Your guide to Canon camera and lens reviews

Canon EOS 40D

Canon EOS 40D Specifications
Type Digital AF/AE SLR, with built-in flash
Recording Media Type I or II CF card
Image Sensor Size 22.5 x 15.0mm
Lens Mount Canon EF mount
Compatible Lenses Canon EF lenses, Canon EF-S lenses
Max Resolution 3888 x 2592 pixels
Effective Pixels 10.1 million
Dimensions (W x H x D) 144 x 108 x 74mm (5.7 x 4.3 x 2.9")
Weight (incl. battery) 836g (29.5oz)
The 40D is a midsize D-SLR that's built like a tank. It's frame is a mix of stainless steel and a magnesium alloy, and the outer shell is made of high grade plastic and rubber. Add in a large right hand grip and you have a camera that feels safe and secure in your hands. The camera does have its share of buttons, though most of them are easy to figure out without having to pop open the manual.
Images from the Canon 40D are excellent. High ISO images printed at 13x19 inches are usable from ISO 100 to 800, with little noticeable noise, and little evidence of noise suppression. You can see a more gradual degradation as you move up the ladder when viewing onscreen at 100 percent, but it's hardly noticeable when printed. Impressive.
When I first started using the EOS 40D a simple description came to mind: that this is a 'well sorted camera'. It feels well rounded - the result of years of evolutionary improvement, it delivers in almost every area, and it inspires confidence.
With its all-around good performance combined with the densest Canon DSLR sensor available, the 40D will have a large number of wildlife (especially bird) photographers as its owners. I'll personally be making the 40D part of my kit (replacing my 30D).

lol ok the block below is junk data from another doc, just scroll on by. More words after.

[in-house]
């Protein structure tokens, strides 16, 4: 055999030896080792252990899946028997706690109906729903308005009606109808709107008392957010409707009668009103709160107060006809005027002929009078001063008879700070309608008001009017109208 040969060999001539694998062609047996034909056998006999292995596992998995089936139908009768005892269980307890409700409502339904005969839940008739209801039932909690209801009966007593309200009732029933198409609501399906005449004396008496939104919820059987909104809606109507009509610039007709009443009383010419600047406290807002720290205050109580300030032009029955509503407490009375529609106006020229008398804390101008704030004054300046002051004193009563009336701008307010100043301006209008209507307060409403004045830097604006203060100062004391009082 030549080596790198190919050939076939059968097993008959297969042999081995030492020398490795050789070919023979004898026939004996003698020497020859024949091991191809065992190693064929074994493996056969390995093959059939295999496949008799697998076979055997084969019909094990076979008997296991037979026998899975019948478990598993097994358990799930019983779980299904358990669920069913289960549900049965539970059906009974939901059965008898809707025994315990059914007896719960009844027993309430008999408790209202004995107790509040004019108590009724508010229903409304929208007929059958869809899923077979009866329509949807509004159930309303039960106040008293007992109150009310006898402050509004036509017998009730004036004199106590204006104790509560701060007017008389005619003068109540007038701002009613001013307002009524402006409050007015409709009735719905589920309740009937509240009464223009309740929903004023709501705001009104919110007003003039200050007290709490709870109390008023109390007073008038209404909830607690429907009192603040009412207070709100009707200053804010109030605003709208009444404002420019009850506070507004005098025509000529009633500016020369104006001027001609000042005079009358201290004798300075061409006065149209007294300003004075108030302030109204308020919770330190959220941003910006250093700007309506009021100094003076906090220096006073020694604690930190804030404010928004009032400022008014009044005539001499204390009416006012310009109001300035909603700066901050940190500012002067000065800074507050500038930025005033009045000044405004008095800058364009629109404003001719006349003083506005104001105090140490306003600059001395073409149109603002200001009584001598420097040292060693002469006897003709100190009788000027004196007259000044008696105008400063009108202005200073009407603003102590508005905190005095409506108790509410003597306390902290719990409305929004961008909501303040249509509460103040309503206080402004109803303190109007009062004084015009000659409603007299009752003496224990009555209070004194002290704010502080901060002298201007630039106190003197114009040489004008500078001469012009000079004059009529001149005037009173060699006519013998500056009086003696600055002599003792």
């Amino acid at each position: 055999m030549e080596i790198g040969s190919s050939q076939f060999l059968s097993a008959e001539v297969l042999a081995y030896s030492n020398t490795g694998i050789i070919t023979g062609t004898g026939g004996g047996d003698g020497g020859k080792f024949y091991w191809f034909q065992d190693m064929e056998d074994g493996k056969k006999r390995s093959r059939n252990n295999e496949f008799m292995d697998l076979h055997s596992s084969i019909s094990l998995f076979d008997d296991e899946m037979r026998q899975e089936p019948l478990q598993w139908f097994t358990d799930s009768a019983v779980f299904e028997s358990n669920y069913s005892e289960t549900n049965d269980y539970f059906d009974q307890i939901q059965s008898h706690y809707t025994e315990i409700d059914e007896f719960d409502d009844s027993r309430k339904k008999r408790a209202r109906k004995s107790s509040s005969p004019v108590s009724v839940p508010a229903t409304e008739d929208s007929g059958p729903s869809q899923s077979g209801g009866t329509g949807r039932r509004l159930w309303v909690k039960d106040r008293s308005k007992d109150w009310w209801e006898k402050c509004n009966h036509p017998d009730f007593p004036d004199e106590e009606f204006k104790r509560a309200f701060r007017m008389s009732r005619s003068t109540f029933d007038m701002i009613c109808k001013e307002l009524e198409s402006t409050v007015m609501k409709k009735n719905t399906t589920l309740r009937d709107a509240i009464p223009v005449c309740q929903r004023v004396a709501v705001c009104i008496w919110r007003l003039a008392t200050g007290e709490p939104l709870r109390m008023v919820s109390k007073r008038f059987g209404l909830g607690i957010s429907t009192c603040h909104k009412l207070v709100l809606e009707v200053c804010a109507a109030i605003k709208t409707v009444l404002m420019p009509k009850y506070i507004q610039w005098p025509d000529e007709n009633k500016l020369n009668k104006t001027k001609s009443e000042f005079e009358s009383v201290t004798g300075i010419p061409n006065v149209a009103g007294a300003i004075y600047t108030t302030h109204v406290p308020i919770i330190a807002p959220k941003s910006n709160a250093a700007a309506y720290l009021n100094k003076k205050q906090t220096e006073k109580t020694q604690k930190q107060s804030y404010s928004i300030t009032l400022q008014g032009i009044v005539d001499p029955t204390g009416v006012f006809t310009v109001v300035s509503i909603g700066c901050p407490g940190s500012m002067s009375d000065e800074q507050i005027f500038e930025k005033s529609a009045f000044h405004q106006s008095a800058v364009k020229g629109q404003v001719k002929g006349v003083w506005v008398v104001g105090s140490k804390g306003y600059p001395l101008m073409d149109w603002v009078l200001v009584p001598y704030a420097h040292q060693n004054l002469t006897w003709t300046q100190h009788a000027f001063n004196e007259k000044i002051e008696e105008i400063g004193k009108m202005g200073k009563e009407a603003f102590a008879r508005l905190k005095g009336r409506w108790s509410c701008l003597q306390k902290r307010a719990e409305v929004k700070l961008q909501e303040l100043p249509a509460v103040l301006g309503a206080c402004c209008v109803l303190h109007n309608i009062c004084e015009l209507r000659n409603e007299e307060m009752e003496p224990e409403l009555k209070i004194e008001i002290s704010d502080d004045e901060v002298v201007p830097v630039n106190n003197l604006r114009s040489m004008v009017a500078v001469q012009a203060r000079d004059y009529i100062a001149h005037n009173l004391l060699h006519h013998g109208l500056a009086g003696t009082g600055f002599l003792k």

The Canon 40D is the best digital SLR body for budget-conscious wildlife photographers. Within the Canon system, the 40D makes sense for people who leave the house on a specifically photographic mission and don't mind carrying the extra weight and bulk in exchange for the ruggedness and two-wheel user interface.
The IQ I see in the 40D images from ISO 100-800 is 95% the match of the 5D. At 1600 the shadow noise of the 5D looks to be a tad bit better than the 40D, but not by a large margin. The 40D's tonality and richness in color gives the 5D a real run for the money.
The Live View facility works well, especially when remote-controlled using a PC, and the silent-shooting modes prove it doesn’t have to make a racket either. The anti-dust system whether through luck or design also proved quite effective in our tests, with foreign particles rarely being an issue.
Bob Atkins
The EOS 40D is more than a minor upgrade of the EOS 30D. It's basically a new camera with a new sensor, a new 14-bit processing engine, a new AF system and new features such as Live View, Highlight Priority and High ISO noise reduction as well as improved ergonomics with the enhanced 3" LCD. Though it looks much like the 20D/30D it seems to have a more "pro" feel.
Roland Lim
Due to the fact that all 9 autofocus sensors are cross-type sensors in the 40D, autofocus with the peripheral sensors have much improved over the 20D/30D especially under low-light low or low contrast situation. Previously, with the 20D, it was very difficult to get the focus to lock on with the peripheral sensors under lowlight or low contrast scenes.
The image quality of the 40D is excellent, continuing the industry-leading results that Canon has offered for the past 5-6 years. I didn't see any breakthrough in low noise at the highest ISOs, but as with the EOS 5D ISO 400 is essentially noiseless and can be used as an everyday speed. Noise doesn't really become an issue until ISO 1600 and even then isn't that objectionable.
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